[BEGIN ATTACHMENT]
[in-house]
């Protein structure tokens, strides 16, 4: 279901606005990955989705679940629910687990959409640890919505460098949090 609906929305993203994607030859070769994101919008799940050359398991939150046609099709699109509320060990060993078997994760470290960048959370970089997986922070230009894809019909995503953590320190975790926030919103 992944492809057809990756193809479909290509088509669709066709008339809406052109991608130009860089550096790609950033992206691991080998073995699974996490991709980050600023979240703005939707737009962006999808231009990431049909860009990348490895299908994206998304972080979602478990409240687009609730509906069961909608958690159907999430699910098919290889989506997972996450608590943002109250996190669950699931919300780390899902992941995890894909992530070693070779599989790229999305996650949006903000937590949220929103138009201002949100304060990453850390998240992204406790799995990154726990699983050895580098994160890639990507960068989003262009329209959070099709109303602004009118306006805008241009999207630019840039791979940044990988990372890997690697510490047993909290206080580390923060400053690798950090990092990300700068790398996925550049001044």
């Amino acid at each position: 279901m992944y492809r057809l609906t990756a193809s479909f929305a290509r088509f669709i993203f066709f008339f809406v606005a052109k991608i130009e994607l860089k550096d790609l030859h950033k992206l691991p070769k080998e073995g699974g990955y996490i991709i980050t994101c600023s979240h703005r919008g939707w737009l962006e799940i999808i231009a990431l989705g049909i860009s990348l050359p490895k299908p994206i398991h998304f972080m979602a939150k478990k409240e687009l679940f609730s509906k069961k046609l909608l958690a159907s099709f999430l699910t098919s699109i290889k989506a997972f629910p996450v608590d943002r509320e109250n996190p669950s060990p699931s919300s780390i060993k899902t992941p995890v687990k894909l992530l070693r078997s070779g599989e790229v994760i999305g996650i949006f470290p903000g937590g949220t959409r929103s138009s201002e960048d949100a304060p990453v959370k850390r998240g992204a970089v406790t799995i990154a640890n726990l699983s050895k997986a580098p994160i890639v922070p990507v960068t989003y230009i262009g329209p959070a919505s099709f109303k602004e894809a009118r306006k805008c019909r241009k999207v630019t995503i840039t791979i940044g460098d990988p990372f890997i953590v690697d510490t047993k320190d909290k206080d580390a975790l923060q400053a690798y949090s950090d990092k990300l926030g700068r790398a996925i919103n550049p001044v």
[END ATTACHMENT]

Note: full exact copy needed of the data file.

[in-house]
């Protein structure tokens, strides 16, 4: 279901606005990955989705679940629910687990959409640890919505460098949090 609906929305993203994607030859070769994101919008799940050359398991939150046609099709699109509320060990060993078997994760470290960048959370970089997986922070230009894809019909995503953590320190975790926030919103 992944492809057809990756193809479909290509088509669709066709008339809406052109991608130009860089550096790609950033992206691991080998073995699974996490991709980050600023979240703005939707737009962006999808231009990431049909860009990348490895299908994206998304972080979602478990409240687009609730509906069961909608958690159907999430699910098919290889989506997972996450608590943002109250996190669950699931919300780390899902992941995890894909992530070693070779599989790229999305996650949006903000937590949220929103138009201002949100304060990453850390998240992204406790799995990154726990699983050895580098994160890639990507960068989003262009329209959070099709109303602004009118306006805008241009999207630019840039791979940044990988990372890997690697510490047993909290206080580390923060400053690798950090990092990300700068790398996925550049001044």
């Amino acid at each position: 279901m992944y492809r057809l609906t990756a193809s479909f929305a290509r088509f669709i993203f066709f008339f809406v606005a052109k991608i130009e994607l860089k550096d790609l030859h950033k992206l691991p070769k080998e073995g699974g990955y996490i991709i980050t994101c600023s979240h703005r919008g939707w737009l962006e799940i999808i231009a990431l989705g049909i860009s990348l050359p490895k299908p994206i398991h998304f972080m979602a939150k478990k409240e687009l679940f609730s509906k069961k046609l909608l958690a159907s099709f999430l699910t098919s699109i290889k989506a997972f629910p996450v608590d943002r509320e109250n996190p669950s060990p699931s919300s780390i060993k899902t992941p995890v687990k894909l992530l070693r078997s070779g599989e790229v994760i999305g996650i949006f470290p903000g937590g949220t959409r929103s138009s201002e960048d949100a304060p990453v959370k850390r998240g992204a970089v406790t799995i990154a640890n726990l699983s050895k997986a580098p994160i890639v922070p990507v960068t989003y230009i262009g329209p959070a919505s099709f109303k602004e894809a009118r306006k805008c019909r241009k999207v630019t995503i840039t791979i940044g460098d990988p990372f890997i953590v690697d510490t047993k320190d909290k206080d580390a975790l923060q400053a690798y949090s950090d990092k990300l926030g700068r790398a996925i919103n550049p001044v």